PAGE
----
FAR Provisions Pertinent to ADR
Electronic Guide to Federal Procurement ADR
FEDERAL ACQUISITION REGULATION ADR COVERAGE (AS REVISED BY ACQUISITION CIRCULAR 97-09)
FAR PART 6
SUBPART 6.3–OTHER THAN FULL AND OPEN COMPETITION[NOTE: EMPHASIS ADDED FOR THE ADR COVERAGE IN PART 6]
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6.302-3 Industrial mobilization; engineering, developmental, or research capability; or expert services.
(a) Authority. (1) Citations: 10 U.S.C. 2304(c)(3) or 41 U.S.C. 253(c)(3).
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(2) Full and open competition need not be provided for when it is necessary to award the contract to a particular source or sources in order–
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(iii) To acquire the services of an expert for any current or anticipated litigation or dispute.
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(3) Use of the authority in paragraph (a)(2)(iii) of this section may be appropriate when it is necessary to acquire the services of either–
(i) An expert to use, in any litigation or dispute (including any reasonably foreseeable litigation or dispute) involving the Government in any trial, hearing, or proceeding before any court, administrative tribunal, or agency, whether or not the expert is expected to testify. Examples of such services include, but are not limited to:
(A) Assisting the Government in the analysis, presentation, or defense of any claim or request for adjustment to contract terms and conditions, whether asserted by a contractor or the Government, which is in litigation or dispute, or is anticipated to result in dispute or litigation before any court, administrative tribunal, or agency, or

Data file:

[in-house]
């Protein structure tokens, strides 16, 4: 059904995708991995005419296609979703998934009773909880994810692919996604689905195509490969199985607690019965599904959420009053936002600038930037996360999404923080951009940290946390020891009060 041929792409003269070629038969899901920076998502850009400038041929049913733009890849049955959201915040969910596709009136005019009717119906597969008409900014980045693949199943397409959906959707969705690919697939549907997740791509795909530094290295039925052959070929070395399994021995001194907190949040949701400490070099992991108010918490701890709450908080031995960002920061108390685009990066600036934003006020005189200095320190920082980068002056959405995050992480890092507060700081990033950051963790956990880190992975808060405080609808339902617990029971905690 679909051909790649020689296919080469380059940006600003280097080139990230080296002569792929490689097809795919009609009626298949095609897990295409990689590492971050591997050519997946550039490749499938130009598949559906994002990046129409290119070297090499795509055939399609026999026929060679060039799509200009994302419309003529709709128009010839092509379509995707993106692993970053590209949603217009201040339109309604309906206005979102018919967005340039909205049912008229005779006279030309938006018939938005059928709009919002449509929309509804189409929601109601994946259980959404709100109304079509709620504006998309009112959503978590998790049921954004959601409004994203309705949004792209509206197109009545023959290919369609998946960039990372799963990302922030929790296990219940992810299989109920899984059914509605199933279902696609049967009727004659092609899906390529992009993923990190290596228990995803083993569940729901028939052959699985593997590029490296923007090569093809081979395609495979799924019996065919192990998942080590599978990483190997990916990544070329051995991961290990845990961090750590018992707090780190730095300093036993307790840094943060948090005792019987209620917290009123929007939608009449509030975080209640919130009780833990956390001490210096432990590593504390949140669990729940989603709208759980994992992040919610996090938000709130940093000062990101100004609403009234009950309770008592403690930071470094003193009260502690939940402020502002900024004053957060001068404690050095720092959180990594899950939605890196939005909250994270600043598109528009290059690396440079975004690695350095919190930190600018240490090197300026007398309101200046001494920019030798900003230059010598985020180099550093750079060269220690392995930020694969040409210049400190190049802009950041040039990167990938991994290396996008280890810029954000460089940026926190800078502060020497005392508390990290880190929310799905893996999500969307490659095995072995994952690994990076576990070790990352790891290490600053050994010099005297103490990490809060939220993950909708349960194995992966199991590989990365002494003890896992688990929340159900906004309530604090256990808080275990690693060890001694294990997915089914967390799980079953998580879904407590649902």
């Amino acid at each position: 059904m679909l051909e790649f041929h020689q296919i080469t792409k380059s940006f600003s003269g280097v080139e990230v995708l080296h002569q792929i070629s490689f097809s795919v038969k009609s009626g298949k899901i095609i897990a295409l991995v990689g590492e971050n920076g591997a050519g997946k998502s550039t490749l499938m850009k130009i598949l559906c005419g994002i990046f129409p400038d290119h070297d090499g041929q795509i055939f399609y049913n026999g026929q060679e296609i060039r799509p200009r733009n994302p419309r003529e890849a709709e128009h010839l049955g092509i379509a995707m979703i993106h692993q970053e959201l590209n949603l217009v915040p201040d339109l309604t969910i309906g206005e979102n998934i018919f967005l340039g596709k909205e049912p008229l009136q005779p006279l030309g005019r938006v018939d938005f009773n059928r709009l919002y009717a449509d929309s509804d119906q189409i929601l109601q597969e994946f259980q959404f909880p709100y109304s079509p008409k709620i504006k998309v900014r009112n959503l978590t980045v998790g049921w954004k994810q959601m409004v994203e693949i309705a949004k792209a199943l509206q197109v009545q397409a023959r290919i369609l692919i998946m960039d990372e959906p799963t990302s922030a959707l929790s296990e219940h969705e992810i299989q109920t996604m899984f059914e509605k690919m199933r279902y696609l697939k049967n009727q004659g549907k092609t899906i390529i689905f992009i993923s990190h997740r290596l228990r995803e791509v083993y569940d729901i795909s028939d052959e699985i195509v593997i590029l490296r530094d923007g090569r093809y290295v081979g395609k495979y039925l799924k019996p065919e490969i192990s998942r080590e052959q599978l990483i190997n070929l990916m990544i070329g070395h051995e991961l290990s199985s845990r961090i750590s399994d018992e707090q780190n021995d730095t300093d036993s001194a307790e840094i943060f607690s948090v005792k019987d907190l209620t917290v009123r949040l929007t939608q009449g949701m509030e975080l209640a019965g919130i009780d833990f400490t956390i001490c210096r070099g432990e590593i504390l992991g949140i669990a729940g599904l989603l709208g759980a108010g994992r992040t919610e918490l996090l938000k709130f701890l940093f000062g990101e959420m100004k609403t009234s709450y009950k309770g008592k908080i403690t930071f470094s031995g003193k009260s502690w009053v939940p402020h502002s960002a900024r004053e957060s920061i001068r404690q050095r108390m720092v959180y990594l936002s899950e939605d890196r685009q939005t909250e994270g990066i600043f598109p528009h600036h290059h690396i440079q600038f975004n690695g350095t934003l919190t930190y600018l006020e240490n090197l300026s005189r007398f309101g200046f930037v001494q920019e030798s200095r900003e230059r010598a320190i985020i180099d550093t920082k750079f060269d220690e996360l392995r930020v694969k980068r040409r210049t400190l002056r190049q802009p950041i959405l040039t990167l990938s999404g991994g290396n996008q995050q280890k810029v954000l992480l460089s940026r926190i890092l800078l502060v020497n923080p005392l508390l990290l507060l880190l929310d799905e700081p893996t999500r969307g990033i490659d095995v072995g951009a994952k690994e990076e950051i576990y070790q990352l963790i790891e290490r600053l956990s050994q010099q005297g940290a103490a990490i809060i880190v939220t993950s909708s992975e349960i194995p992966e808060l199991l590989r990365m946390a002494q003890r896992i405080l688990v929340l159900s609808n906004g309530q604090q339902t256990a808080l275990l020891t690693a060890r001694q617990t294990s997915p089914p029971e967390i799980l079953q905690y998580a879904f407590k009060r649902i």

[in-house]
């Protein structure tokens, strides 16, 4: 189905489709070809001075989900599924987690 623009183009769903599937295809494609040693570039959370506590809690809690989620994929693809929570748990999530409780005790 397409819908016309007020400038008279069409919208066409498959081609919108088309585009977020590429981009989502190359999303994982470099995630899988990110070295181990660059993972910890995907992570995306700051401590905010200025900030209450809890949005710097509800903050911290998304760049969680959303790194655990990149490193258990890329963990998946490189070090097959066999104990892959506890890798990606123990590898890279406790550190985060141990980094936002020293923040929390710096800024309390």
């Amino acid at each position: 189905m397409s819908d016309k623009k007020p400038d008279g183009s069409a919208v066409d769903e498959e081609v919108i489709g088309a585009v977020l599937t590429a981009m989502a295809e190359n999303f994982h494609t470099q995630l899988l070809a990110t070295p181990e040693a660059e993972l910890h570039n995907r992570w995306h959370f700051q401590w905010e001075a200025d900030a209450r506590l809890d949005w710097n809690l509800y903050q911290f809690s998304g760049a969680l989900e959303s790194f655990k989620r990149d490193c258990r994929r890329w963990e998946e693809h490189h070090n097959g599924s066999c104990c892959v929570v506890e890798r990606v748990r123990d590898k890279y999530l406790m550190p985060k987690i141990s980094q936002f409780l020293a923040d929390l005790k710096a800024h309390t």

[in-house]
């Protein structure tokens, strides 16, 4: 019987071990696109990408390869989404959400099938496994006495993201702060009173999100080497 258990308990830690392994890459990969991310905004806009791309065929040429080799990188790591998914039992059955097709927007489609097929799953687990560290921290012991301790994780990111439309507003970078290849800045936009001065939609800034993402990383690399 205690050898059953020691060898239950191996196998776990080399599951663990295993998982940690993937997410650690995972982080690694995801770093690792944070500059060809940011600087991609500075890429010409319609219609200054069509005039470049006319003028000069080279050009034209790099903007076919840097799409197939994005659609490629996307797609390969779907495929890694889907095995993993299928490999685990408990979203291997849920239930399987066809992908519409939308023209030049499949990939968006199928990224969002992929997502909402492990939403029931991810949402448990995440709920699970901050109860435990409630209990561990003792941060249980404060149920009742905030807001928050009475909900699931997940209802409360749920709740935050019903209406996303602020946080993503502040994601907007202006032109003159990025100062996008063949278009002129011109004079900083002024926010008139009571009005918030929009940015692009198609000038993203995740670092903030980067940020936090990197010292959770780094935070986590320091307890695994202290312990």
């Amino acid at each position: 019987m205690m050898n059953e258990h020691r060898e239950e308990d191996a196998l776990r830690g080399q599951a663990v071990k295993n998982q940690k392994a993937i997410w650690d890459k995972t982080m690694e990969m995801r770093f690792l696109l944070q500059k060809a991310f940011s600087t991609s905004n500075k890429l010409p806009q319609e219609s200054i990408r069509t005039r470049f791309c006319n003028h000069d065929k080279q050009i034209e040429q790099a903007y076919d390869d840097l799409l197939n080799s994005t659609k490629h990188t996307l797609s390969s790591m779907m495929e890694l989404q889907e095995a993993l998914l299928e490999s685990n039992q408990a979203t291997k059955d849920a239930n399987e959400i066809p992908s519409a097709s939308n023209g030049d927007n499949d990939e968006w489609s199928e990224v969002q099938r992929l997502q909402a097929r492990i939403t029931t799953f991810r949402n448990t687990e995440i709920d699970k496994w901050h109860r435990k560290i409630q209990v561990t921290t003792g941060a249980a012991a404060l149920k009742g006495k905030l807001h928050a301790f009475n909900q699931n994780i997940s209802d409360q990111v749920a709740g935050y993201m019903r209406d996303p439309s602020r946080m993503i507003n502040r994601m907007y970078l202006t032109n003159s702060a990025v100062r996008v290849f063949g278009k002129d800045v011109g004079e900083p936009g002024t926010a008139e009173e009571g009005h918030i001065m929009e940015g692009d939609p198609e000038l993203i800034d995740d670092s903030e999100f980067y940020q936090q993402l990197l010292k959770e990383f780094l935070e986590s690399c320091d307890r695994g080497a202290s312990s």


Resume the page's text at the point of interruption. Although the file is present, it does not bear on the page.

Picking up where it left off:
(B) Participating in any part of an alternative dispute resolution process, including but not limited to evaluators, fact finders, or witnesses, regardless of whether the expert is expected to testify; or
(ii) A neutral person, e.g., mediators or arbitrators, to facilitate the resolution of issues in an alternative dispute resolution process.
(c) Limitations. Contracts awarded using this authority shall be supported by the written justifications and approvals described in 6.303 and 6.304.
FAR PART 24
SUBPART 24.2 ñ FREEDOM OF INFORMATION ACT
[NOTE: EMPHASIS ADDED FOR THE ADR COVERAGE IN PART 24]
Subpart 24.2–Freedom of Information Act
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(a) A proposal in the possession or control of the Government, submitted in response to a competitive solicitation, shall not be made available to any person under the Freedom of Information Act. This prohibition does not apply to a proposal, or any part of a proposal, that is–
(1) In the possession or control of NASA or the Coast Guard; or
(2) Set forth or incorporated by reference in a contract between the Government and the contractor that submitted the proposal. (See 10 U.S.C. 2305(g) and 41 U.S.C. 253b(m).)
(b) No agency shall disclose any information obtained pursuant to 15.403-3(b) that is exempt from disclosure under the Freedom of Information Act. (See 10 U.S.C. 2306a(d)(2)(C) and 41 U.S.C. 254b(d)(2)(C).)
(c) A dispute resolution communication that is between a neutral person and a party to alternative dispute resolution proceedings, and that may not be disclosed under 5 U.S.C. 574, is exempt from disclosure under the Freedom of Information Act (5 U.S.C. 552(b)(3)).
FAR PART 33
SUBPART 33.2 — DISPUTES AND APPEALS
[NOTE: EMPHASIS ADDED FOR THE ADR COVERAGE IN PART 33]